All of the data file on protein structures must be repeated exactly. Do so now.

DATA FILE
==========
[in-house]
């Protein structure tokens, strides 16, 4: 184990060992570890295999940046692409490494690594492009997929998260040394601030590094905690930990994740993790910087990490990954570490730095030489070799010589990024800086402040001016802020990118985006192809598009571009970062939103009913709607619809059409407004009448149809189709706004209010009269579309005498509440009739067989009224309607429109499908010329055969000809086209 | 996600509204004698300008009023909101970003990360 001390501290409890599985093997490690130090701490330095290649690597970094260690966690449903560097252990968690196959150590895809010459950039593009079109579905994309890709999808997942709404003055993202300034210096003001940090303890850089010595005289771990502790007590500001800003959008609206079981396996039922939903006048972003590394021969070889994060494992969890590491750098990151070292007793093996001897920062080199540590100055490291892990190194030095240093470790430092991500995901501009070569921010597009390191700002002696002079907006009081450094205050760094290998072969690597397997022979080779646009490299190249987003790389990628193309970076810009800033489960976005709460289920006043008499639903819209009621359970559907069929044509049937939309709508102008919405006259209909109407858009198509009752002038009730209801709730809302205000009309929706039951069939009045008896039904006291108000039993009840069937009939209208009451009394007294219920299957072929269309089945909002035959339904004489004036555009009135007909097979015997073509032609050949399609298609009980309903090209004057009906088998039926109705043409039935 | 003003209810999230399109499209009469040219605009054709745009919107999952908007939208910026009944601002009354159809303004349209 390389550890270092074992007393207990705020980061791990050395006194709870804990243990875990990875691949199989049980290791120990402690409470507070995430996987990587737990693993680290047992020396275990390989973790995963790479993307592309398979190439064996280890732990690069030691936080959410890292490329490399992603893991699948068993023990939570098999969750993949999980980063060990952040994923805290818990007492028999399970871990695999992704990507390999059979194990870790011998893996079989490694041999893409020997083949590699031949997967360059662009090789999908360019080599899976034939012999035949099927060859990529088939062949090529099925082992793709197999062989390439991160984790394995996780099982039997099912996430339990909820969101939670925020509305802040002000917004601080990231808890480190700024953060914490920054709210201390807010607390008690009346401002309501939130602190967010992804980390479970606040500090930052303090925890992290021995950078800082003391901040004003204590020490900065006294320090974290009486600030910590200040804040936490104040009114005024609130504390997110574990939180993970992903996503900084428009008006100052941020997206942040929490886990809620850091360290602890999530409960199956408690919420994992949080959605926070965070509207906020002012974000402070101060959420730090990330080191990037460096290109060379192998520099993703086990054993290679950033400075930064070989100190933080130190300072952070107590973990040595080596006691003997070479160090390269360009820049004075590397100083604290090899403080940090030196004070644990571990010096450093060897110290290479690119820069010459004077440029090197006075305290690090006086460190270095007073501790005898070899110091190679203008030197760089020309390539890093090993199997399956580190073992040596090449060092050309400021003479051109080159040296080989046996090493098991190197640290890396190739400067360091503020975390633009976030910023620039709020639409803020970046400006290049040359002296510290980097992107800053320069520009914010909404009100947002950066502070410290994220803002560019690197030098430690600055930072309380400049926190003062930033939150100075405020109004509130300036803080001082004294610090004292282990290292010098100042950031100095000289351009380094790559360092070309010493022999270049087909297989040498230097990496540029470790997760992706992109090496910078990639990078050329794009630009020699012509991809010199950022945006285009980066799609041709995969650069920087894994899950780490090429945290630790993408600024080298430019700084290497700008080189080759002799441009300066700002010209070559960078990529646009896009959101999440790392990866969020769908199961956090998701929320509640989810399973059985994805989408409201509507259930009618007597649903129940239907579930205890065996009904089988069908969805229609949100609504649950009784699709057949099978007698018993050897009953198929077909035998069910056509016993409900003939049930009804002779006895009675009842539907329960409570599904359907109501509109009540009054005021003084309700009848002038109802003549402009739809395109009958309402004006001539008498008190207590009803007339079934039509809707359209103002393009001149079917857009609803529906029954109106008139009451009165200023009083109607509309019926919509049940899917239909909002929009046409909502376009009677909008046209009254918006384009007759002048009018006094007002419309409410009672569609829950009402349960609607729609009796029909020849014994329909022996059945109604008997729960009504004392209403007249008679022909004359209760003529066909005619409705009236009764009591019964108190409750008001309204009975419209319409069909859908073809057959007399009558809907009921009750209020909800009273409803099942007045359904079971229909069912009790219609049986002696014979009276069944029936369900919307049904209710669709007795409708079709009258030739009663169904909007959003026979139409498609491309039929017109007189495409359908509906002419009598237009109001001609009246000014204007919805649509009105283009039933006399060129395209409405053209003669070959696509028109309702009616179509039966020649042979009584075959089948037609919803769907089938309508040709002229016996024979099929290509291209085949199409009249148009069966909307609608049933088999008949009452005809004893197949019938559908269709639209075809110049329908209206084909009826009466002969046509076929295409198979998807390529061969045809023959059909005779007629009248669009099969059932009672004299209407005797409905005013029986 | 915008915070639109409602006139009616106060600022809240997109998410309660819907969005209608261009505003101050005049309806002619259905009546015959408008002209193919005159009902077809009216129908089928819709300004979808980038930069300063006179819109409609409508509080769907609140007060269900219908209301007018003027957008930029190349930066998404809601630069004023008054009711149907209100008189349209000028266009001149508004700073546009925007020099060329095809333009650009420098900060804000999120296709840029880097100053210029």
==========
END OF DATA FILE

[in-house]
């Protein structure tokens, strides 16, 4: 184990060992570890295999940046692409490494690594492009997929998260040394601030590094905690930990994740993790910087990490990954570490730095030489070799010589990024800086402040001016802020990118985006192809598009571009970062939103009913709607619809059409407004009448149809189709706004209010009269579309005498509440009739067989009224309607429109499908010329055969000809086209 | 996600509204004698300008009023909101970003990360 001390501290409890599985093997490690130090701490330095290649690597970094260690966690449903560097252990968690196959150590895809010459950039593009079109579905994309890709999808997942709404003055993202300034210096003001940090303890850089010595005289771990502790007590500001800003959008609206079981396996039922939903006048972003590394021969070889994060494992969890590491750098990151070292007793093996001897920062080199540590100055490291892990190194030095240093470790430092991500995901501009070569921010597009390191700002002696002079907006009081450094205050760094290998072969690597397997022979080779646009490299190249987003790389990628193309970076810009800033489960976005709460289920006043008499639903819209009621359970559907069929044509049937939309709508102008919405006259209909109407858009198509009752002038009730209801709730809302205000009309929706039951069939009045008896039904006291108000039993009840069937009939209208009451009394007294219920299957072929269309089945909002035959339904004489004036555009009135007909097979015997073509032609050949399609298609009980309903090209004057009906088998039926109705043409039935 | 003003209810999230399109499209009469040219605009054709745009919107999952908007939208910026009944601002009354159809303004349209 390389550890270092074992007393207990705020980061791990050395006194709870804990243990875990990875691949199989049980290791120990402690409470507070995430996987990587737990693993680290047992020396275990390989973790995963790479993307592309398979190439064996280890732990690069030691936080959410890292490329490399992603893991699948068993023990939570098999969750993949999980980063060990952040994923805290818990007492028999399970871990695999992704990507390999059979194990870790011998893996079989490694041999893409020997083949590699031949997967360059662009090789999908360019080599899976034939012999035949099927060859990529088939062949090529099925082992793709197999062989390439991160984790394995996780099982039997099912996430339990909820969101939670925020509305802040002000917004601080990231808890480190700024953060914490920054709210201390807010607390008690009346401002309501939130602190967010992804980390479970606040500090930052303090925890992290021995950078800082003391901040004003204590020490900065006294320090974290009486600030910590200040804040936490104040009114005024609130504390997110574990939180993970992903996503900084428009008006100052941020997206942040929490886990809620850091360290602890999530409960199956408690919420994992949080959605926070965070509207906020002012974000402070101060959420730090990330080191990037460096290109060379192998520099993703086990054993290679950033400075930064070989100190933080130190300072952070107590973990040595080596006691003997070479160090390269360009820049004075590397100083604290090899403080940090030196004070644990571990010096450093060897110290290479690119820069010459004077440029090197006075305290690090006086460190270095007073501790005898070899110091190679203008030197760089020309390539890093090993199997399956580190073992040596090449060092050309400021003479051109080159040296080989046996090493098991190197640290890396190739400067360091503020975390633009976030910023620039709020639409803020970046400006290049040359002296510290980097992107800053320069520009914010909404009100947002950066502070410290994220803002560019690197030098430690600055930072309380400049926190003062930033939150100075405020109004509130300036803080001082004294610090004292282990290292010098100042950031100095000289351009380094790559360092070309010493022999270049087909297989040498230097990496540029470790997760992706992109090496910078990639990078050329794009630009020699012509991809010199950022945006285009980066799609041709995969650069920087894994899950780490090429945290630790993408600024080298430019700084290497700008080189080759002799441009300066700002010209070559960078990529646009896009959101999440790392990866969020769908199961956090998701929320509640989810399973059985994805989408409201509507259930009618007597649903129940239907579930205890065996009904089988069908969805229609949100609504649950009784699709057949099978007698018993050897009953198929077909035998069910056509016993409900003939049930009804002779006895009675009842539907329960409570599904359907109501509109009540009054005021003084309700009848002038109802003549402009739809395109009958309402004006001539008498008190207590009803007339079934039509809707359209103002393009001149079917857009609803529906029954109106008139009451009165200023009083109607509309019926919509049940899917239909909002929009046409909502376009009677909008046209009254918006384009007759002048009018006094007002419309409410009672569609829950009402349960609607729609009796029909020849014994329909022996059945109604008997729960009504004392209403007249008679022909004359209760003529066909005619409705009236009764009591019964108190409750008001309204009975419209319409069909859908073809057959007399009558809907009921009750209020909800009273409803099942007045359904079971229909069912009790219609049986002696014979009276069944029936369900919307049904209710669709007795409708079709009258030739009663169904909007959003026979139409498609491309039929017109007189495409359908509906002419009598237009109001001609009246000014204007919805649509009105283009039933006399060129395209409405053209003669070959696509028109309702009616179509039966020649042979009584075959089948037609919803769907089938309508040709002229016996024979099929290509291209085949199409009249148009069966909307609608049933088999008949009452005809004893197949019938559908269709639209075809110049329908209206084909009826009466002969046509076929295409198979998807390529061969045809023959059909005779007629009248669009099969059932009672004299209407005797409905005013029986 | 915008915070639109409602006139009616106060600022809240997109998410309660819907969005209608261009505003101050005049309806002619259905009546015959408008002209193919005159009902077809009216129908089928819709300004979808980038930069300063006179819109409609409508509080769907609140007060269900219908209301007018003027957008930029190349930066998404809601630069004023008054009711149907209100008189349209000028266009001149508004700073546009925007020099060329095809333009650009420098900060804000999120296709840029880097100053210029």